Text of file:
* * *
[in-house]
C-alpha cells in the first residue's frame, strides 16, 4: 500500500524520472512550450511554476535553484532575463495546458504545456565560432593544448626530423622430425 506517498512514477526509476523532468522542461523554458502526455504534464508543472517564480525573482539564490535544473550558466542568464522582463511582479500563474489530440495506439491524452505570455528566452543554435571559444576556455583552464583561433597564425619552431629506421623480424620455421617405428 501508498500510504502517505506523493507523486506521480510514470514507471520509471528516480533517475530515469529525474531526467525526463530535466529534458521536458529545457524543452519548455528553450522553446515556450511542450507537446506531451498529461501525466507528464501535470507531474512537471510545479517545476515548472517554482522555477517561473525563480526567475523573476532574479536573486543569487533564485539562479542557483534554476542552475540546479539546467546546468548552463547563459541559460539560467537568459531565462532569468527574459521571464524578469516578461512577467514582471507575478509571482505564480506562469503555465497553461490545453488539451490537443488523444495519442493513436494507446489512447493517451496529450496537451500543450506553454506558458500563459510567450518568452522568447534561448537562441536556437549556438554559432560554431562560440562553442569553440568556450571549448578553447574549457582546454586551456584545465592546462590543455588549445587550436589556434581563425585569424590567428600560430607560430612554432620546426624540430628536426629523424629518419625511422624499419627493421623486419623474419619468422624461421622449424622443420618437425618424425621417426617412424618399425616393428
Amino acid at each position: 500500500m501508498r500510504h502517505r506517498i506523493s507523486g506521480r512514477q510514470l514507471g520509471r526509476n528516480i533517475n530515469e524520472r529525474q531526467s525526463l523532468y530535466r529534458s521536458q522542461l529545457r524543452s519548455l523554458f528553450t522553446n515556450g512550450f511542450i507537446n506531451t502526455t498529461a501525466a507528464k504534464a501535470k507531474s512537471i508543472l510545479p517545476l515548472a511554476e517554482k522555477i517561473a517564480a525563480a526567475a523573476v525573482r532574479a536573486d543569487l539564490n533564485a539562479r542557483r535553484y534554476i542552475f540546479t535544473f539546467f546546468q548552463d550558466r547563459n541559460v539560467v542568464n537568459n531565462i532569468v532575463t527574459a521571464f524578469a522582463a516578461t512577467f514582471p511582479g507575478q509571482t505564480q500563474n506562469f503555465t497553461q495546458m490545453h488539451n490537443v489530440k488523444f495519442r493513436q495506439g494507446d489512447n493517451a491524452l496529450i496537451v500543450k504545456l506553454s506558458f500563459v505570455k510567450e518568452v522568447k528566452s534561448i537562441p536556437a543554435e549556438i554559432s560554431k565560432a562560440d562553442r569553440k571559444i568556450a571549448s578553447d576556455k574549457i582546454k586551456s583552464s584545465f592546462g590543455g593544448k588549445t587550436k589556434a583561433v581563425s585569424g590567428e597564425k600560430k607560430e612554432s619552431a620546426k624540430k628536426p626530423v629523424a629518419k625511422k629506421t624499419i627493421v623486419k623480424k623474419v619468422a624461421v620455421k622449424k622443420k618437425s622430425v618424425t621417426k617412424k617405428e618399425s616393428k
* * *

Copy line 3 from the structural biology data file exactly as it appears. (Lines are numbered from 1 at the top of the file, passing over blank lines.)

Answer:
Amino acid at each position: 500500500m501508498r500510504h502517505r506517498i506523493s507523486g506521480r512514477q510514470l514507471g520509471r526509476n528516480i533517475n530515469e524520472r529525474q531526467s525526463l523532468y530535466r529534458s521536458q522542461l529545457r524543452s519548455l523554458f528553450t522553446n515556450g512550450f511542450i507537446n506531451t502526455t498529461a501525466a507528464k504534464a501535470k507531474s512537471i508543472l510545479p517545476l515548472a511554476e517554482k522555477i517561473a517564480a525563480a526567475a523573476v525573482r532574479a536573486d543569487l539564490n533564485a539562479r542557483r535553484y534554476i542552475f540546479t535544473f539546467f546546468q548552463d550558466r547563459n541559460v539560467v542568464n537568459n531565462i532569468v532575463t527574459a521571464f524578469a522582463a516578461t512577467f514582471p511582479g507575478q509571482t505564480q500563474n506562469f503555465t497553461q495546458m490545453h488539451n490537443v489530440k488523444f495519442r493513436q495506439g494507446d489512447n493517451a491524452l496529450i496537451v500543450k504545456l506553454s506558458f500563459v505570455k510567450e518568452v522568447k528566452s534561448i537562441p536556437a543554435e549556438i554559432s560554431k565560432a562560440d562553442r569553440k571559444i568556450a571549448s578553447d576556455k574549457i582546454k586551456s583552464s584545465f592546462g590543455g593544448k588549445t587550436k589556434a583561433v581563425s585569424g590567428e597564425k600560430k607560430e612554432s619552431a620546426k624540430k628536426p626530423v629523424a629518419k625511422k629506421t624499419i627493421v623486419k623480424k623474419v619468422a624461421v620455421k622449424k622443420k618437425s622430425v618424425t621417426k617412424k617405428e618399425s616393428k